On the other hand, SAM1 and SAM2, which are involved in the synthesis of S-adenosylmethionine (AdoMet) downstream of methionine, are not overexpressed (1.2 and 1.3, respectively). Because the negative regulator MET30 is induced by AdoMet, the 1.3-fold expression of MET30 implies that AdoMet does not accumulate. Although CYS3 and CYS4, which are involved in cysteine synthesis from the methionine pathway, are not overexpressed (1.3 and 1.0, respectively), the ORFs YHR112C and YGL184C, thought to be involved in the reverse reaction, are up-regulated by 2.1-fold and 2.7-fold, respectively, which implies that cysteine is shunted into the methionine pathway. The genes for histidine biosynthesis are also markedly up-regulated, with factors of overexpression of 2.3 for HIS1, 2.1 for HIS2, 1.9 for HIS3, 5.8 for HIS4, 2.8 for HIS5, 1.5 for HIS6, and 2.2 for HIS7. The substrate of Ade17p, 5-aminoimidazole-4-carboxamide ribonucleotide, is produced in the pathway of histidine biosynthesis by His7p, and ADE17 is overexpressed 7.7-fold.

Steps in the leucine biosynthetic pathway are also up-regulated. LEU1 is among the 26 leading overexpressed genes in Fig. Fig.2, 2, and LEU2 is overexpressed by 3.5-fold. On the other hand, the key regulatory gene LEU4 is not overexpressed. Many genes in the branched-chain amino acid biosynthetic pathway are also overexpressed: BAT1 is overexpressed 3.9-fold, and other genes in the isoleucine-valine pathway are overexpressed by factors of about 2. Excess leucine is metabolized into products including isoamyl alcohol (18), a substance previously shown to induce filamentous growth in liquid culture (19).

Bud and Filament Formation.

The filigreed growth habit encouraged us to examine ORFs implicated in morphogenesis. RIM9 is overexpressed 3.5-fold. Its product regulates Rim101p and, through this mechanism, the meiotic activator IME3. Null mutants have a smooth colony morphology and are defective in invasive growth (20, 21). Also overexpressed 5.6-fold is the ORF YOR225W, which has been shown to be induced in haploid filamentous growth, where its mRNA level is significantly increased in cells overproducing Tec1p compared with tec1 null mutants (22). Because TEC1 is not overexpressed in the filigreed strains (0.82-fold), overexpression of YOR225W results from a different mechanism in this case. We note that PHD1, which is the main transcriptional regulator of filamentous growth in the morphogenetic pathway induced by ammonia starvation (23), is not markedly up-regulated (1.6-fold), nor is MYO4 (1.5-fold), which in laboratory strains is reported to cause morphological abnormalities, including failure of cells to separate (24).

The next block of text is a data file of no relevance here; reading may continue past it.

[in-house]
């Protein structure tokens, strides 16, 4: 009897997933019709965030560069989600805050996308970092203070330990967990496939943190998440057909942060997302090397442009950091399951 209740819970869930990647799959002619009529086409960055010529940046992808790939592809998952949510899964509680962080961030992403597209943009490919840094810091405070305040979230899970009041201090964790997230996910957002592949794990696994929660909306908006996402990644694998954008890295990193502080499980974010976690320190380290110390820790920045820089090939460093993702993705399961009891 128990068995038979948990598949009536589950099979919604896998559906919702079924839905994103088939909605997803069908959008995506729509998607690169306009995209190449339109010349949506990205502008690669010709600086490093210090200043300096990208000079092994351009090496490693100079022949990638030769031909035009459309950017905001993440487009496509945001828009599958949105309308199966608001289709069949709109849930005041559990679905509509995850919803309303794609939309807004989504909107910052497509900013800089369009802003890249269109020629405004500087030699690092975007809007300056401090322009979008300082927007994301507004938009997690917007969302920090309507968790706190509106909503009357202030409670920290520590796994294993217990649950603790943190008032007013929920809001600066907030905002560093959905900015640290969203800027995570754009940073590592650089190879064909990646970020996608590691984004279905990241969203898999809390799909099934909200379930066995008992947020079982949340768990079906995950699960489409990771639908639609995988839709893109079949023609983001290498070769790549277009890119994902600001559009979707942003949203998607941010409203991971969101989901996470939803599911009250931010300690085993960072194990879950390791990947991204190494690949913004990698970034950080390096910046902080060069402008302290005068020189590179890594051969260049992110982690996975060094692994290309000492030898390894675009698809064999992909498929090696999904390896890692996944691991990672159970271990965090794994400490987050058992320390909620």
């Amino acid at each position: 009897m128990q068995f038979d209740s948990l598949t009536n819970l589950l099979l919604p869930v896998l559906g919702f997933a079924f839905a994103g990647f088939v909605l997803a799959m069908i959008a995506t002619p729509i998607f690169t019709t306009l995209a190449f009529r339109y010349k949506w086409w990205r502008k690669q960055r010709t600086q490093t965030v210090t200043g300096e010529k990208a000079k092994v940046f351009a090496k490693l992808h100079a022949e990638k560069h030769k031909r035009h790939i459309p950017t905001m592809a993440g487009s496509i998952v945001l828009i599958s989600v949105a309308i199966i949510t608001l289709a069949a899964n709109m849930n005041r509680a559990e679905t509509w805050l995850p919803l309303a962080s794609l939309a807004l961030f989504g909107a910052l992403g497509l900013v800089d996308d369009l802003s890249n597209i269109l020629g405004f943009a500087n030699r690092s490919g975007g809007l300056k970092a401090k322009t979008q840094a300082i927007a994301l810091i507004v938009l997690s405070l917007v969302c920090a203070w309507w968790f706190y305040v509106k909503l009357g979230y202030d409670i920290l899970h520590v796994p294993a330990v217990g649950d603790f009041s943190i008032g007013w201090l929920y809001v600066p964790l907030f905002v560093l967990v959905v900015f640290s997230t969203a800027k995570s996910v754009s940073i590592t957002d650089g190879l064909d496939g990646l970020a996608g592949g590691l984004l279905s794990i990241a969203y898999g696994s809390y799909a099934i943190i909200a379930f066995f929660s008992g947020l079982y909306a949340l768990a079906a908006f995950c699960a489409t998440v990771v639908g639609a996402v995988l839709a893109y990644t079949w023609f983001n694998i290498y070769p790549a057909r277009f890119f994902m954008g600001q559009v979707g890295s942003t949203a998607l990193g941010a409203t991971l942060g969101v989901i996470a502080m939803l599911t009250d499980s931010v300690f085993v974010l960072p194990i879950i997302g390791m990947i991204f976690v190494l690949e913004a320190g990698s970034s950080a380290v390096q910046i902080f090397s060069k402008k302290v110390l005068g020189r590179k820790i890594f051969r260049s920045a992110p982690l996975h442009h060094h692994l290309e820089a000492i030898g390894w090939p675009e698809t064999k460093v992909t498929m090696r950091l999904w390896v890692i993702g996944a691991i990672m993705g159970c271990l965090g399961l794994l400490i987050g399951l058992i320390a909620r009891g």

Ammonia and Energy Metabolism.

Depletion of ammonia is among the metabolic costs of a high rate of amino acid biosynthesis, and although the ammonia transporter gene MEP3 is not overexpressed (1.2-fold), MEP1 and MEP2 are overexpressed by factors of 2.5 and 8.7, respectively. Ammonia starvation through deletion of these genes has been reported to induce PHD1 and filamentous growth (25). Among the 26 most highly overexpressed sequences is OAC1 (4.5-fold), which links mitochondrial metabolism with sulfur metabolism; the product of this gene is involved in small-molecule mitochondrial transport and is responsible for moving oxalacetate, sulfate, thiosulfate, and malonate through the mitochondrial membrane (26).

Several key enzymes in glycolysis and the pentose shunt are also overexpressed in F1 and F2 relative to S2. These include the gene PFK27 (2.4-fold), which encodes isozyme 2 of 6-phosphofructo-2-kinase, and the genes for both isozymes of 6-phosphogluconate dehydrogenase, GND1 (2.5-fold) and GND2 (2.9-fold). GPD2, encoding glycerol-3-phosphate dehydrogenase (NAD+), is also up-regulated (2.1-fold).

Down-Regulated Genes.

By the same stringent criterion used for the overexpressed ORFs, we identified the greatly underexpressed ORFs as those that are at least 3-fold underexpressed in all three comparisons of F1 with S2, F2 with S2, and F1 with M28. This criterion yields five genes. Four of these encode amino acid permeases (BAP2 and BAP3 for branched-chain amino acids, GNP1 for glutamine, and DIP5 for dicarboxylic amino acids). The remaining entry is CHA1, which encodes a catabolic serine (threonine) dehydratase.

Overall Expression Patterns.

Restricting our attention only to the comparison of F1 with S2 (Fig. (Fig.22A), 153 genes were overexpressed in F1 by a factor of 2 or more. The top 50 of these include all 26 genes in Fig. Fig.3,3, along with RIM9, GND2, and still more genes involved in amino acid biosynthesis (ARG1, BAT1, LEU2, GDH1, and GDH3). Similarly, in the comparison of F1 with S2, 225 genes were underexpressed by a factor of 2 or more; the 20% of these with the lowest expression levels include all five of the greatly underexpressed genes identified in the previous comparisons, along with still more genes involved in amino acid transport (ALP1, BAT2, BAP3, JEN1, and PUT4) and, curiously, GDH2. Interestingly, among the eight genes with outlier expressions in the comparison F1 against F2 (Fig. (Fig.22B) is GAP1, a general amino acid permease, which is expressed 2.0-fold higher in F2 than in F1. This higher rate of expression could account for the somewhat more extreme filigreed phenotype of F2.